Walker picks former businessman for vacant Alaska Senate seat, but Republicans will have a say

Mat-Su Borough Assemblyman Randall Kowalke is seen in this undated portrait provided by the Matanuska-Susitna Borough. (Courtesy photo)

Mat-Su Borough Assemblyman Randall Kowalke is seen in this undated portrait provided by the Matanuska-Susitna Borough. (Courtesy photo)

Gov. Bill Walker has chosen Mat-Su Borough Assemblyman Randall Kowalke to replace Sen. Mike Dunleavy, R-Wasilla, who resigned to focus on his run for governor.

Kowalke, who narrowly won a seat on his borough assembly in 2015, was not among the three people recommended to the governor by the district’s Republicans in a process that took place after Dunleavy resigned Jan. 15.

To be seated in the Senate, Kowalke must receive the support of a majority of the 13 Republicans who remain. It is not clear whether Kowalke has that support.

Kowalke said he believes Sen. Shelly Hughes, R-Palmer; Sen. David Wilson, R-Wasilla; and Sen. John Coghill, R-North Pole, will vote against his selection. Hughes and Palmer issued press releases denouncing Kowalke’s selection.

“I guess it’s out of my hands,” he said by phone from the Mat-Su.

In a prepared statement, Walker said, “Randall is the best person to represent this district. He brings a wealth of perspective to the Senate at this critical moment in Alaska’s history, and will do an excellent job representing the values of the people of Senate District E.”

Alaska law requires only that a sitting governor select someone from the same political party and district within 30 days to fill a legislative vacancy. Alaska’s largest political parties, the Republicans and Democrats, have procedures to recommend a shortlist of candidates, but the governor is not required to abide by that list.

In this case, Kowalke had previously announced his intention to run for the seat held by Dunleavy. When Dunleavy resigned, he was among 11 people who applied for the vacancy but was not among the three finalists suggested to the governor.

By phone, Kowalke said he is “generally considered a conservative” and has been a Republican since he was a member of a “Teenagers for Goldwater” group.

Republican reaction to Walker’s selection was generally negative.

“This is typical of Gov. Walker flying by the seat of his pants. There’s a multi-decade process in place,” said Alaska Republican Party Chairman Tuckerman Babcock. “He just expects that his personal pick, his personal favorite, will get approved by the Republicans in the Senate, which is just a ridiculous assumption on his part.”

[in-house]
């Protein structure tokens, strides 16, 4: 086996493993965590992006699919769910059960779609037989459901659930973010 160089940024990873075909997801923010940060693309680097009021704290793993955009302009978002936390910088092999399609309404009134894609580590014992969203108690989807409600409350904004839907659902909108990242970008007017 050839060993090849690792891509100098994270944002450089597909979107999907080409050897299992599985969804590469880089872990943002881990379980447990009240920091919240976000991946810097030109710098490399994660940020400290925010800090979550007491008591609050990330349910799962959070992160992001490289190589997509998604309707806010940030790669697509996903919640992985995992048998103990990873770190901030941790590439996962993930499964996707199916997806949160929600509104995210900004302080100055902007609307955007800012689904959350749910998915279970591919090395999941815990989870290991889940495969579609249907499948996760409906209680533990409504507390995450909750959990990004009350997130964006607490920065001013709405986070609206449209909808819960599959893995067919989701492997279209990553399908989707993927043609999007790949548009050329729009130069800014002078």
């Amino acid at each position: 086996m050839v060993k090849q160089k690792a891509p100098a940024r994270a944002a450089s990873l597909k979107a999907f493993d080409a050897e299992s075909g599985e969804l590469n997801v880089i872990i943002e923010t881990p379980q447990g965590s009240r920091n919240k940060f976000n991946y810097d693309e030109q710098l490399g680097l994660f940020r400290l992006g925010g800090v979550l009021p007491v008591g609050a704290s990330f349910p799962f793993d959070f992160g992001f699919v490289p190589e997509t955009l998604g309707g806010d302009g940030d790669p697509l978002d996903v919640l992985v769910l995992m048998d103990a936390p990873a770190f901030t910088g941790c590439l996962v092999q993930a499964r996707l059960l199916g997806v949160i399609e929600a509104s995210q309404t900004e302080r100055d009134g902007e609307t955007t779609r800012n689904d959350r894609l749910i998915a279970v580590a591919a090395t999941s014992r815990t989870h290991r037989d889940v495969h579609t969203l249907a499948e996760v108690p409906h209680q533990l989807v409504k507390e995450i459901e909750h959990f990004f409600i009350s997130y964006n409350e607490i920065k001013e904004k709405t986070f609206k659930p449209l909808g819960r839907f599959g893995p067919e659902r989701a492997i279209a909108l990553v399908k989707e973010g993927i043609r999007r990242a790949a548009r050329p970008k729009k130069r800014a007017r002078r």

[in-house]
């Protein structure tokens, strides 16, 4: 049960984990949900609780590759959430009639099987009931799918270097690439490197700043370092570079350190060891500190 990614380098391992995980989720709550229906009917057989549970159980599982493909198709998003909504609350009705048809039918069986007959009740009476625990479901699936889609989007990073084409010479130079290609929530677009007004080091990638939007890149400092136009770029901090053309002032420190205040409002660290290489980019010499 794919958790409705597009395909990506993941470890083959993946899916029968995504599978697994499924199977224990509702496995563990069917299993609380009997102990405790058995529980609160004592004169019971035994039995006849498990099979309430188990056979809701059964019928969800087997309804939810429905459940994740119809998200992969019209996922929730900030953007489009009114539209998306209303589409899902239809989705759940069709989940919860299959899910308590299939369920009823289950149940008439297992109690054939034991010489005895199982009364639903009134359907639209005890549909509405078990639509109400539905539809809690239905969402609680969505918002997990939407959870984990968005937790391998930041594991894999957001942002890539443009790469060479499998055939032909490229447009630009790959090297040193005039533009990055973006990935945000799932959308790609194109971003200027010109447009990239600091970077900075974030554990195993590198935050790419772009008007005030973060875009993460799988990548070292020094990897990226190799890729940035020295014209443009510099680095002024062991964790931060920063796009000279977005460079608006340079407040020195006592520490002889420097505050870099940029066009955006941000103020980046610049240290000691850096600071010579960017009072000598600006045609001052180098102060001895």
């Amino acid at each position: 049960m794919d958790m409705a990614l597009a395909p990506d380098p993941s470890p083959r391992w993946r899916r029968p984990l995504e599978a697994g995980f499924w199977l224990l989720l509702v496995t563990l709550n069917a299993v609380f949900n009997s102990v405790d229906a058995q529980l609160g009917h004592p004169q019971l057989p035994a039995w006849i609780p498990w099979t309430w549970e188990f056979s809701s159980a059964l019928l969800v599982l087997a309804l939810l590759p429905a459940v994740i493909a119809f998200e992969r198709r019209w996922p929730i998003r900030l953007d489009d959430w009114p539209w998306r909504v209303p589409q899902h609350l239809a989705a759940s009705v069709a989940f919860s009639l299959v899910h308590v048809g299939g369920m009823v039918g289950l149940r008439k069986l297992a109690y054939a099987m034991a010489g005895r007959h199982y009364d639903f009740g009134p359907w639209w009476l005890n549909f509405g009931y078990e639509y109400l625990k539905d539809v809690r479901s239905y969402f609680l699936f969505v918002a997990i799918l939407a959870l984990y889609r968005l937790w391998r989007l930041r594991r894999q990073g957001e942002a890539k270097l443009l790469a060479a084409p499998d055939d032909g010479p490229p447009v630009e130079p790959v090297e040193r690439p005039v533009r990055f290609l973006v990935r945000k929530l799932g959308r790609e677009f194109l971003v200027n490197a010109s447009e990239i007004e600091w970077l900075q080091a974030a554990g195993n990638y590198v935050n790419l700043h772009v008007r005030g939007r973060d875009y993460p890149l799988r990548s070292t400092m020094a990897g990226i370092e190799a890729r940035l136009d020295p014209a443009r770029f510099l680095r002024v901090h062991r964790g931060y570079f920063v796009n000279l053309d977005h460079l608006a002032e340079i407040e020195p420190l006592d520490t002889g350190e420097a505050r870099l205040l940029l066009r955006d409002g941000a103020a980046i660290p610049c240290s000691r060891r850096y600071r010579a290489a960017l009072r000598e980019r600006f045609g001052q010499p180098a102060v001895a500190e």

Senate Majority Leader Peter Micciche, R-Soldotna, said he would have preferred it if the governor had selected one of the three recommended candidates.

“If it were one of the three, right now, I would be researching the background and record of those individuals to consider approval, but at this point the Senate Majority Republicans will gather to discuss what we believe is the appropriate way forward,” he said.

Senate President Pete Kelly, R-Fairbanks, offered a similar comment in a prepared press release. Kelly’s note said the Senate’s Republicans will meet next week to discuss Kowalke’s selection.

Among the three finalists selected by District E Republicans were Todd Smoldon, Tom Braund and Rep. George Rauscher, R-Sutton.

Rauscher was not available for an interview Friday in the Capitol.

Walker’s decision comes less than two weeks after Rep. John Lincoln, D-Kotzebue, was sworn into the Alaska House to replace Dean Westlake, also from Kotzebue. As in Friday’s action, Lincoln was not among the three finalists selected by local Democrats to replace Westlake. Despite that fact, House Democrats voted unanimously to accept Lincoln as a replacement.

Walker will have a third opportunity to select a lawmaker in the next month. On Friday, Bethel Democrats announced they are now soliciting applications for candidates to replace Rep. Zach Fansler, D-Bethel, whose resignation becomes effective Feb. 12.

If Senate Republicans reject Kowalke, there is a risk that the Mat-Su could endure what Juneau did in 2009. In that year, Sen. Kim Elton, D-Juneau, resigned from office. Local Democrats forwarded only one name, that of then-Rep. Beth Kerttula, to then-Gov. Sarah Palin. Palin rejected Kerttula and named three other appointments, who were rejected in turn by Democrats. Juneau was left without a senator for almost the entire session until current Sen. Dennis Egan, D-Juneau was sworn in as a compromise.


• Contact reporter James Brooks at james.k.brooks@juneauempire.com or call 523-2258.


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